Literary reviews by Tim Love.
Warning: Rather than reviews, these are often notes in preparation for reviews that were never finished, or pleas for help with understanding pieces. See Litref Reviews - a rationale for details.

Wednesday, 10 December 2014

"The Glass Swarm" by Peter Bennet (Flambard, 2008)

TS Eliot prize-shortlisted, with many sonnets. I'm having trouble tuning into the poems. Take for example the 2nd poem, "The Naturalist", a first-person narrative set in 1862. Here are the first 5 lines of the 2 stanzas

Inland we have another burning day,
but you, I trust, are cooler by the sea
in that calm haven out of reach,
while your fine fads and theories bedevil
the task of men who preach revealed religion
I wonder if, when one decides to free
oneself from something - duty, or a place -
you've noticed that a pause occurs
sufficient to allow the future
to squeeze into a smaller space?

There's metre and rhyme. Like the rhyme, the register varies. The first, unpromising lines sound conversational (though they introduce relevant topics). The second extract is more consciously poetic. This variety (which in this case stays within the voice of the persona) is common in other poems too. The fragment below from another poem begins with an image seemingly padded out to meet the requirements of the form, then a rather more cryptic analogy -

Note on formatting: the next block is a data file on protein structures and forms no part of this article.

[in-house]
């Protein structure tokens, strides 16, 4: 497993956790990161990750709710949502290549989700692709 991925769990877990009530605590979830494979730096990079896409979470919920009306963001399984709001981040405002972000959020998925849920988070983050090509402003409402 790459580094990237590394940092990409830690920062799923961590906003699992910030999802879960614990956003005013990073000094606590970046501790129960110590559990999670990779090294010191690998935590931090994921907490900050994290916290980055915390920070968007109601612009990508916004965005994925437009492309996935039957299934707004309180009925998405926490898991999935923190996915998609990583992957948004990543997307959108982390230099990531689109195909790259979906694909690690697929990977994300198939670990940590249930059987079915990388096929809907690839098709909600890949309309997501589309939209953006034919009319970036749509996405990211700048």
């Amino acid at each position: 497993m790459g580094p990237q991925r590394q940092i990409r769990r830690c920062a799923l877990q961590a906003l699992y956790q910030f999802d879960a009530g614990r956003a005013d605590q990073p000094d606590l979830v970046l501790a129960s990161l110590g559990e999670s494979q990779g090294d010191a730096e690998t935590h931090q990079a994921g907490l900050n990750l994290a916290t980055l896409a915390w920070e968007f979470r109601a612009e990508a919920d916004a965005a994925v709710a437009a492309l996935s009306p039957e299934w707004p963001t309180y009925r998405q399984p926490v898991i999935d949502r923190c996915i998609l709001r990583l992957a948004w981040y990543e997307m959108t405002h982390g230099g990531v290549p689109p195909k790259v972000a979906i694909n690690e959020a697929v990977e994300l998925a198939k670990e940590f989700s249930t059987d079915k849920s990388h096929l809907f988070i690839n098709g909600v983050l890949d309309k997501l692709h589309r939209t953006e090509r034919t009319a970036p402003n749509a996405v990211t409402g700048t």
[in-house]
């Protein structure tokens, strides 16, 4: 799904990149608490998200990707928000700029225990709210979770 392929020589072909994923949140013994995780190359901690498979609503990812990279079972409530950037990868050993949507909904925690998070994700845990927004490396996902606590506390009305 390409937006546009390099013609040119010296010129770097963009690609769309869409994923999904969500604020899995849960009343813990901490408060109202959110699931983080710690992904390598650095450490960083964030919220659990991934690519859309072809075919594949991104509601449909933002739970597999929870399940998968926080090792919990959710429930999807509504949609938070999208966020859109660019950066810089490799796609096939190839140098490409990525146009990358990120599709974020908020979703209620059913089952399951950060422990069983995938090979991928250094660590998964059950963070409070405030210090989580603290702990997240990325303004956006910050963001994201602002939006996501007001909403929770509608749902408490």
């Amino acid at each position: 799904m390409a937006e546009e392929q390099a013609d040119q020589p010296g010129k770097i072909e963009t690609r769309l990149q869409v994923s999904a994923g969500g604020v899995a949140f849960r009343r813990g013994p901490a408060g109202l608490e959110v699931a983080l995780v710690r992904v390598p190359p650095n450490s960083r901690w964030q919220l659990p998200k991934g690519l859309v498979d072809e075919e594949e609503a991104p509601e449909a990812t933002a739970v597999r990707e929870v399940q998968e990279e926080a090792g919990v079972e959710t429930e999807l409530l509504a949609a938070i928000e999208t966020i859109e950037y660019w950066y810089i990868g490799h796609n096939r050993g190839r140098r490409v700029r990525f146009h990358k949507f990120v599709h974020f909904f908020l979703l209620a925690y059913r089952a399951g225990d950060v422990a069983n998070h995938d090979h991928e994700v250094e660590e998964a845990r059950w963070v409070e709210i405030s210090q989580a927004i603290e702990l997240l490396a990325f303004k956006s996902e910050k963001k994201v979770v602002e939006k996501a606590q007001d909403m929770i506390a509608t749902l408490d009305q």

you're like the squirrel on the chandelier,
we try to reach you, but our fingers
grasp only air, and up you go,
beyond our help, to where your name
comes vacantly from far below,

You planned to age like poetry:
lyric and elegy becoming one
in celebration of the verb to be.

At times the form seems to dictate the diction -

From now on I will be dispensing
with ramblers' maps and all desire
to find the flora to this rabbit-lawn
listed in my guidebook to the fells

and quite often I don't know how I'm supposed to react - e.g.

Please put your book down on the grass
and make your face a real sunbather's face.
Now conjure up a cock and hen,
horse-size, and harnessed to a cage of iron
on slow wheels, with an egg in it
alive and massive but as cold as ice.

Much of the time it's pleasant enough -

Here is the home of lost romance,
where gilded chairs are stiffly paired,
each uppermost inverted, legs in air
to tent the dust-sheets, hammocking the dust.

Other reviews

  • Sarah Crown (Guardian)
  • The Omnivore
  • Booktrade info (Peter Bennet was for many years a well-kept poetic secret, known mostly to his admirers in his adopted northeast. ... The Glass Swarm should ensure that a new audience will encounter this gifted and original poet, who is currently producing his best work)

No comments:

Post a Comment